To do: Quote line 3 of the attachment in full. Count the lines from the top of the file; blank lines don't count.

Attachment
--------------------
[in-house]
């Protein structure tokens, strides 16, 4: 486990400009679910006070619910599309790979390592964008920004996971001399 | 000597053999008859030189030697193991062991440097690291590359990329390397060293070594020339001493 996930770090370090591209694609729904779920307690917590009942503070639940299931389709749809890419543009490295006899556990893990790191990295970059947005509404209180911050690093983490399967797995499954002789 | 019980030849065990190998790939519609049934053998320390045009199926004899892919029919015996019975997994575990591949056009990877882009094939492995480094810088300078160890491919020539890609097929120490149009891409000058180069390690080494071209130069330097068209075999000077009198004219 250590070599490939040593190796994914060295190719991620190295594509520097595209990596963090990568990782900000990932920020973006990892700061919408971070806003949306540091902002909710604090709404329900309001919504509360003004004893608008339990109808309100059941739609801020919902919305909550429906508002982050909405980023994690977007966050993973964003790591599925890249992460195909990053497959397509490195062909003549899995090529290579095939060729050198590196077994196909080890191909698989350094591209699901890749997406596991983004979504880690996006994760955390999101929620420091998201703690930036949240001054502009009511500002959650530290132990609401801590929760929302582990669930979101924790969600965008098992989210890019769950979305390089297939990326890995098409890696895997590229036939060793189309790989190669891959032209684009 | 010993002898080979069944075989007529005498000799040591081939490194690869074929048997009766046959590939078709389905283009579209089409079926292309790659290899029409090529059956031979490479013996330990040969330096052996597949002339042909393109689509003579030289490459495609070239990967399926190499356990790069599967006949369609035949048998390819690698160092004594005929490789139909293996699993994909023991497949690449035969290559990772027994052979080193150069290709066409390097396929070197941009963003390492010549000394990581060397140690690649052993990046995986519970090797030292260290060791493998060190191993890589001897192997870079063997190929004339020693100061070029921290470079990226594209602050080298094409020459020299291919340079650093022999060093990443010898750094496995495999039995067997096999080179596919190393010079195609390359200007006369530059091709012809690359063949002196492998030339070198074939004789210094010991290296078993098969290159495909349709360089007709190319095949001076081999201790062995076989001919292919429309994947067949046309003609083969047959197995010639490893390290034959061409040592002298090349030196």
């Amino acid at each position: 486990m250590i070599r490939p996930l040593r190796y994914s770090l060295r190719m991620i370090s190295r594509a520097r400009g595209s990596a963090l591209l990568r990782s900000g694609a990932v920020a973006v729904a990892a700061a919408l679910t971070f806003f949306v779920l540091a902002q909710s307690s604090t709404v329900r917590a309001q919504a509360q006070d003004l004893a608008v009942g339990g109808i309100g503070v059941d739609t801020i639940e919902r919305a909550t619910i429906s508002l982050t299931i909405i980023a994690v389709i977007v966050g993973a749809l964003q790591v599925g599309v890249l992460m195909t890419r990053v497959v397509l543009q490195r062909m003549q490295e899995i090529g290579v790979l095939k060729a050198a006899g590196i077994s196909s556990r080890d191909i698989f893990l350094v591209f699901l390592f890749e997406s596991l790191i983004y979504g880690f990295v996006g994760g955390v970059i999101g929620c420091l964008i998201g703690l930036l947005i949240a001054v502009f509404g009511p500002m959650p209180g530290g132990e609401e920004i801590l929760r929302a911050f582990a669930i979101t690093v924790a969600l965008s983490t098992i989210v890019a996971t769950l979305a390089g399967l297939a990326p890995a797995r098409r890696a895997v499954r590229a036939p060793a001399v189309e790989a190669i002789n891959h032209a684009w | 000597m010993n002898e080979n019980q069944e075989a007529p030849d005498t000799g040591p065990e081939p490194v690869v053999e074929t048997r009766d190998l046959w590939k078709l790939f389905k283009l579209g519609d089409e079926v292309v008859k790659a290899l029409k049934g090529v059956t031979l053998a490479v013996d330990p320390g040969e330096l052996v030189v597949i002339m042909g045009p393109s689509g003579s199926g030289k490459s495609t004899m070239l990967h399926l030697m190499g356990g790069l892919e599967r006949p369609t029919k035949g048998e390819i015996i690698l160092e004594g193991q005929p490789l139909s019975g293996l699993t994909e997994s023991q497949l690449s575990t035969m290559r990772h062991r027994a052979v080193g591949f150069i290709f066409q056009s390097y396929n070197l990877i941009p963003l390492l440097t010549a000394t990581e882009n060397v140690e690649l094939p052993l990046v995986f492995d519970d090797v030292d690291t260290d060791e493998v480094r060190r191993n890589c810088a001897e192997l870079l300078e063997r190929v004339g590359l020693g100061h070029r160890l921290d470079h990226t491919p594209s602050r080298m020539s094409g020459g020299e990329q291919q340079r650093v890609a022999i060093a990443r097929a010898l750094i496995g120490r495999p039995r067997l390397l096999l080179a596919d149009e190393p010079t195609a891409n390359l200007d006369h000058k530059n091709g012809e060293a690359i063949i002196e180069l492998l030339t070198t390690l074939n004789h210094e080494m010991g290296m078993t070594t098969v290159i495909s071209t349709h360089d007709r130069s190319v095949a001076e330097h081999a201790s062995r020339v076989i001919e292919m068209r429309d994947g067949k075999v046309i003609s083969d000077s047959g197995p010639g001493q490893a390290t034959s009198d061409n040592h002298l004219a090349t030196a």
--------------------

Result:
């Amino acid at each position: 486990m250590i070599r490939p996930l040593r190796y994914s770090l060295r190719m991620i370090s190295r594509a520097r400009g595209s990596a963090l591209l990568r990782s900000g694609a990932v920020a973006v729904a990892a700061a919408l679910t971070f806003f949306v779920l540091a902002q909710s307690s604090t709404v329900r917590a309001q919504a509360q006070d003004l004893a608008v009942g339990g109808i309100g503070v059941d739609t801020i639940e919902r919305a909550t619910i429906s508002l982050t299931i909405i980023a994690v389709i977007v966050g993973a749809l964003q790591v599925g599309v890249l992460m195909t890419r990053v497959v397509l543009q490195r062909m003549q490295e899995i090529g290579v790979l095939k060729a050198a006899g590196i077994s196909s556990r080890d191909i698989f893990l350094v591209f699901l390592f890749e997406s596991l790191i983004y979504g880690f990295v996006g994760g955390v970059i999101g929620c420091l964008i998201g703690l930036l947005i949240a001054v502009f509404g009511p500002m959650p209180g530290g132990e609401e920004i801590l929760r929302a911050f582990a669930i979101t690093v924790a969600l965008s983490t098992i989210v890019a996971t769950l979305a390089g399967l297939a990326p890995a797995r098409r890696a895997v499954r590229a036939p060793a001399v189309e790989a190669i002789n891959h032209a684009w | 000597m010993n002898e080979n019980q069944e075989a007529p030849d005498t000799g040591p065990e081939p490194v690869v053999e074929t048997r009766d190998l046959w590939k078709l790939f389905k283009l579209g519609d089409e079926v292309v008859k790659a290899l029409k049934g090529v059956t031979l053998a490479v013996d330990p320390g040969e330096l052996v030189v597949i002339m042909g045009p393109s689509g003579s199926g030289k490459s495609t004899m070239l990967h399926l030697m190499g356990g790069l892919e599967r006949p369609t029919k035949g048998e390819i015996i690698l160092e004594g193991q005929p490789l139909s019975g293996l699993t994909e997994s023991q497949l690449s575990t035969m290559r990772h062991r027994a052979v080193g591949f150069i290709f066409q056009s390097y396929n070197l990877i941009p963003l390492l440097t010549a000394t990581e882009n060397v140690e690649l094939p052993l990046v995986f492995d519970d090797v030292d690291t260290d060791e493998v480094r060190r191993n890589c810088a001897e192997l870079l300078e063997r190929v004339g590359l020693g100061h070029r160890l921290d470079h990226t491919p594209s602050r080298m020539s094409g020459g020299e990329q291919q340079r650093v890609a022999i060093a990443r097929a010898l750094i496995g120490r495999p039995r067997l390397l096999l080179a596919d149009e190393p010079t195609a891409n390359l200007d006369h000058k530059n091709g012809e060293a690359i063949i002196e180069l492998l030339t070198t390690l074939n004789h210094e080494m010991g290296m078993t070594t098969v290159i495909s071209t349709h360089d007709r130069s190319v095949a001076e330097h081999a201790s062995r020339v076989i001919e292919m068209r429309d994947g067949k075999v046309i003609s083969d000077s047959g197995p010639g001493q490893a390290t034959s009198d061409n040592h002298l004219a090349t030196a």